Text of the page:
Argyrodite - Encyclopedia

    Class : Sulfides and sulfosalts
    Subclass : Sulfides
    Crystal System : Orthorhombic
    Chemistry : Ag8GeS6
    Rarity : Very rare

Argyrodite is an extremely rare silver and germanium sulfide, known in low-temperature silver-bearing hydrothermal veins. Tin can completely replace germanium, creating a complete solid solution with canfieldite. Its name comes from the Greek arguros (silver) in connection with its chemical composition. It forms very rare pseudo-octahedral, cubic or dodecahedral crystals. These are often millimetric (but 18 cm giants have been recorded), and frequently gathered in radiate aggregates, encrustations or botryoidal masses. The tint is dark gray with reddish or bluish undertones, but the mineral is photosensitive and quickly tints with a black tarnish. This light corrosion is an excellent criterion for microscopic determination. It is a very accessory ore of tin and silver.

Main photo : Argyrodite from Colquechaca, Potosi, Bolivia © John R. Montgomery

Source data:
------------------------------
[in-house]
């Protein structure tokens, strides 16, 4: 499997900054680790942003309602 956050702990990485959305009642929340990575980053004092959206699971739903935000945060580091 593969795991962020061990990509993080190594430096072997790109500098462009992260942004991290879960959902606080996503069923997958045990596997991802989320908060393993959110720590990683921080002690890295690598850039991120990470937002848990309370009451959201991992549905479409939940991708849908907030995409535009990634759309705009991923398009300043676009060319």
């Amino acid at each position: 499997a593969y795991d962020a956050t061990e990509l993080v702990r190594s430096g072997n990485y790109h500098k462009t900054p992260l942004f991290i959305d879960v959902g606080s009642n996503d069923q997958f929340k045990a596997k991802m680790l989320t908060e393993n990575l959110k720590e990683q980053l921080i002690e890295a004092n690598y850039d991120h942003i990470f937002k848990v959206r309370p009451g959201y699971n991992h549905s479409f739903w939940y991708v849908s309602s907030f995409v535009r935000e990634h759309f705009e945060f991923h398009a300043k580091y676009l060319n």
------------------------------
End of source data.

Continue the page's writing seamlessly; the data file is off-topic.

Argyrodite in the World

The best samples of argyrodite come from the argentiferous veins of Brand-Erbisdorf, near Freiberg (Germany), and above all from the Bolivian silver and tin deposits, notably Aullagas near Colquechaca, and Porco near Potosi, which provided largest known crystals. In these deposits, argyrodite accompanies an important procession of silver minerals.
Right photo : Argyrodite from Colquechaca, Potosi, Bolivia © Van King

Argyrodite in France

In France, there are microscopic beaches in the argentiferous  vein of Fournial (Cantal).

Twinning and special crystallizations

Argyrodite may show twins on {111}

Fakes and treatments

No fake or treatments identified for this mineral species.

Hardness : 2.5 to 3
Density : 6.29
Fracture : Irregular
Trace : Gray, black

TP : Opaque
RI : -
Birefringence : -
Optical character : -
Pleochroism : None
Fluorescence : None

Solubility : -

Magnetism : None
Radioactivity : None